Churches and Slavery in Cordoba (in soft haze)

Cordoba was founded in 1573 by roughly 100 spanish Conquistadors and was promptly turned into a religious centre by those pious pillagers. And when I say religious centre, I am understating the obvious. The number of churches in this city is simply staggering.

In the heart of the city you will find the Jesuit block, designed by the spanish and built mainly by slaves, who they brought from far flung countries like Papa New Guinea. The Jesuits were very much dependant on these slaves to build their monuments, a fact worth remembering while you extoll the beauty and virtues of these churches. I can’t even imagine the years of back breaking labour, in the blazing sun, that it must have taken to build what is essentially the heart of the city. If you are curious about this subject and want to find out more, you might like to look for a book by Jorge Troisi Melean.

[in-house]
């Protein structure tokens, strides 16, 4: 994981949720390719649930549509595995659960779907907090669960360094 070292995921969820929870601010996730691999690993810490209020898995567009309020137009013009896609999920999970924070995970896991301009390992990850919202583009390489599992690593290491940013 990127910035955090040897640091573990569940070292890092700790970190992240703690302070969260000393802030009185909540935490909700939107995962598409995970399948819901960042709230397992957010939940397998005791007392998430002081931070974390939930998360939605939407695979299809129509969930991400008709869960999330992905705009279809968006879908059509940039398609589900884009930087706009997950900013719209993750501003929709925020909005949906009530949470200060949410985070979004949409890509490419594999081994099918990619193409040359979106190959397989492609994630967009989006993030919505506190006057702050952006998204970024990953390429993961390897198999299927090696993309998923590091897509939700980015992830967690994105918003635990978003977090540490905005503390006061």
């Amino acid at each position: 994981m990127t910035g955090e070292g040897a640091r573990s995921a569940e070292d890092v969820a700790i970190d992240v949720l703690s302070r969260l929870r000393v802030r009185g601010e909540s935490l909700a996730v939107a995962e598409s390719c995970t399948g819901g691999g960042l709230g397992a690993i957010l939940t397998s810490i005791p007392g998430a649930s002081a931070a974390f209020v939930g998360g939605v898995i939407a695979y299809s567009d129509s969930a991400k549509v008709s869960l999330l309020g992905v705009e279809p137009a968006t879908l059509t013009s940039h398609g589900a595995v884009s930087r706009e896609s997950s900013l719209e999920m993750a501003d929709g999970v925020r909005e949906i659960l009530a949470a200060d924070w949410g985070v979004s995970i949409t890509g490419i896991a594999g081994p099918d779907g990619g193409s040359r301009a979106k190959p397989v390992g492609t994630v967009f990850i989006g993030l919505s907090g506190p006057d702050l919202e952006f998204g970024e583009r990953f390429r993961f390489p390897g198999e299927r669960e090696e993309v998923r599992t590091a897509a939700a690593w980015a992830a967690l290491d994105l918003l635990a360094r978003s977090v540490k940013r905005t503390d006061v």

Evidence of the black population that used to make up about half the population of the city, is today sadly lacking. In the make-up of the population, it was invisible. According to some theories, the black male population was decimated in the war with Paraguay in the 1800s and the remaining women married and mixed with the indigenous and colonial population. Another theory claims that the black population were the victims of covert genocide, through forced recruitment and forced relocation to disease ridden areas. Which theory is true, I couldn’t tell you, but you can read more about black heritage in Argentina here.

With all that said, here are some photos I took of the architecture. With a little lightening, some colour adjustments and de-saturation, I think the images came out quite nicely. And I’m glad, that I could share this story with you about the people who made them.

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The Jesuit Church in Cordoba.

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Former Rectory of the National University of Cordoba.

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Santa Teresa Church, Cordoba

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